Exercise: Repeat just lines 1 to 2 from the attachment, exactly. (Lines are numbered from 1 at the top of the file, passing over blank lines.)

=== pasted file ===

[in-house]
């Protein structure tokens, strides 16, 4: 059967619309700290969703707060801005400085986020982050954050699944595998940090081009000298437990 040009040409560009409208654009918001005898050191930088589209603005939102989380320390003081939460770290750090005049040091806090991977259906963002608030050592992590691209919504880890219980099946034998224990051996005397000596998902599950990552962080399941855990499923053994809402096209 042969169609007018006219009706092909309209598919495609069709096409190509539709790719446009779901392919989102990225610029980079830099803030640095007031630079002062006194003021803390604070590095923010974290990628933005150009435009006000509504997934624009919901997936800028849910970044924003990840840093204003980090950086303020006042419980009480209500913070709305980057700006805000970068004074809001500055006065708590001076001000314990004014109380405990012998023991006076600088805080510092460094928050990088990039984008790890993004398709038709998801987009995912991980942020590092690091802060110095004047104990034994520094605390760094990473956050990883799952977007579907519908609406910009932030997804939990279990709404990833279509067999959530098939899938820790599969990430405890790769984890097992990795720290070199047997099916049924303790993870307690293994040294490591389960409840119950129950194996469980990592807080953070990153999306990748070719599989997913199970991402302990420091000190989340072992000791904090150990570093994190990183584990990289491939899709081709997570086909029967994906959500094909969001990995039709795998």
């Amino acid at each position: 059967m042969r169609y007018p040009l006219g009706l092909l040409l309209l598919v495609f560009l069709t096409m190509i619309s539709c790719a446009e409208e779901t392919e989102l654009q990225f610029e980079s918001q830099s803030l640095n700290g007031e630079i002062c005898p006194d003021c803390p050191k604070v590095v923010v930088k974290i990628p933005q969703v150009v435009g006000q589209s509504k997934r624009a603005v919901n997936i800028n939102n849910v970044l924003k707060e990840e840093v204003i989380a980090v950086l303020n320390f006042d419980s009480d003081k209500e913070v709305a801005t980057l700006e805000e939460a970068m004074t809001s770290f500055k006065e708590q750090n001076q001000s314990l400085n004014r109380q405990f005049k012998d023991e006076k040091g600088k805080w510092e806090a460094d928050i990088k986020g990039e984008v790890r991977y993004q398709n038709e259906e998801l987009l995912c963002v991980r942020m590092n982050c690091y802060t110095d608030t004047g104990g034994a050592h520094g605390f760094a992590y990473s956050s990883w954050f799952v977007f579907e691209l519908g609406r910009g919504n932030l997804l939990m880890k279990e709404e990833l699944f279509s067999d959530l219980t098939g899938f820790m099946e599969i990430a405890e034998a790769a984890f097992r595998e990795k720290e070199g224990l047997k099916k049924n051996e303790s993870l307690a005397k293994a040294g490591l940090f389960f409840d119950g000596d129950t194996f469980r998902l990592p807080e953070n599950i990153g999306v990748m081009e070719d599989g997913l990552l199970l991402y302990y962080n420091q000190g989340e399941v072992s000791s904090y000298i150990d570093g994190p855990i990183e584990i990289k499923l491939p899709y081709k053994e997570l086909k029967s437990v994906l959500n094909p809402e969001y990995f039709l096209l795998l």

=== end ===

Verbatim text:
[in-house]
């Protein structure tokens, strides 16, 4: 059967619309700290969703707060801005400085986020982050954050699944595998940090081009000298437990 040009040409560009409208654009918001005898050191930088589209603005939102989380320390003081939460770290750090005049040091806090991977259906963002608030050592992590691209919504880890219980099946034998224990051996005397000596998902599950990552962080399941855990499923053994809402096209 042969169609007018006219009706092909309209598919495609069709096409190509539709790719446009779901392919989102990225610029980079830099803030640095007031630079002062006194003021803390604070590095923010974290990628933005150009435009006000509504997934624009919901997936800028849910970044924003990840840093204003980090950086303020006042419980009480209500913070709305980057700006805000970068004074809001500055006065708590001076001000314990004014109380405990012998023991006076600088805080510092460094928050990088990039984008790890993004398709038709998801987009995912991980942020590092690091802060110095004047104990034994520094605390760094990473956050990883799952977007579907519908609406910009932030997804939990279990709404990833279509067999959530098939899938820790599969990430405890790769984890097992990795720290070199047997099916049924303790993870307690293994040294490591389960409840119950129950194996469980990592807080953070990153999306990748070719599989997913199970991402302990420091000190989340072992000791904090150990570093994190990183584990990289491939899709081709997570086909029967994906959500094909969001990995039709795998």